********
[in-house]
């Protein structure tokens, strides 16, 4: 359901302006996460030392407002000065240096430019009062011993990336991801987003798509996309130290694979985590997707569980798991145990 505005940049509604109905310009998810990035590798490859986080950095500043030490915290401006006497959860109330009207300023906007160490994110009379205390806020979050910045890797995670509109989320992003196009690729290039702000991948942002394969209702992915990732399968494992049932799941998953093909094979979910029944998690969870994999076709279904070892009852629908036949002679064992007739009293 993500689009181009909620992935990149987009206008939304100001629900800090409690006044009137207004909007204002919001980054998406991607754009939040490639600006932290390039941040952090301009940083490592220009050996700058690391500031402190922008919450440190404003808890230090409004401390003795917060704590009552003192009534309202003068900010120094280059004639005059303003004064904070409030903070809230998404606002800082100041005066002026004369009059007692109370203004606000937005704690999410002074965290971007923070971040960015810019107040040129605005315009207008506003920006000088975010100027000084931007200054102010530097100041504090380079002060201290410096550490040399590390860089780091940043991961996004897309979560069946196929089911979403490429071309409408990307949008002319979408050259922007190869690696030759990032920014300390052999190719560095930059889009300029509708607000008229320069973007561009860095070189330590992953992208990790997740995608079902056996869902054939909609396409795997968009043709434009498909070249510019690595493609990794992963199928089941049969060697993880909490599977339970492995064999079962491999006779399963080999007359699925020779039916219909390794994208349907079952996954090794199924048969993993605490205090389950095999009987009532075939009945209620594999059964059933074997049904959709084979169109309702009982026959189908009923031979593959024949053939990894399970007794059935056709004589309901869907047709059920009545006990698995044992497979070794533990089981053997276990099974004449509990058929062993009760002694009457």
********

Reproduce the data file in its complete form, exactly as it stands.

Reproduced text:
[in-house]
């Protein structure tokens, strides 16, 4: 359901302006996460030392407002000065240096430019009062011993990336991801987003798509996309130290694979985590997707569980798991145990 505005940049509604109905310009998810990035590798490859986080950095500043030490915290401006006497959860109330009207300023906007160490994110009379205390806020979050910045890797995670509109989320992003196009690729290039702000991948942002394969209702992915990732399968494992049932799941998953093909094979979910029944998690969870994999076709279904070892009852629908036949002679064992007739009293 993500689009181009909620992935990149987009206008939304100001629900800090409690006044009137207004909007204002919001980054998406991607754009939040490639600006932290390039941040952090301009940083490592220009050996700058690391500031402190922008919450440190404003808890230090409004401390003795917060704590009552003192009534309202003068900010120094280059004639005059303003004064904070409030903070809230998404606002800082100041005066002026004369009059007692109370203004606000937005704690999410002074965290971007923070971040960015810019107040040129605005315009207008506003920006000088975010100027000084931007200054102010530097100041504090380079002060201290410096550490040399590390860089780091940043991961996004897309979560069946196929089911979403490429071309409408990307949008002319979408050259922007190869690696030759990032920014300390052999190719560095930059889009300029509708607000008229320069973007561009860095070189330590992953992208990790997740995608079902056996869902054939909609396409795997968009043709434009498909070249510019690595493609990794992963199928089941049969060697993880909490599977339970492995064999079962491999006779399963080999007359699925020779039916219909390794994208349907079952996954090794199924048969993993605490205090389950095999009987009532075939009945209620594999059964059933074997049904959709084979169109309702009982026959189908009923031979593959024949053939990894399970007794059935056709004589309901869907047709059920009545006990698995044992497979070794533990089981053997276990099974004449509990058929062993009760002694009457």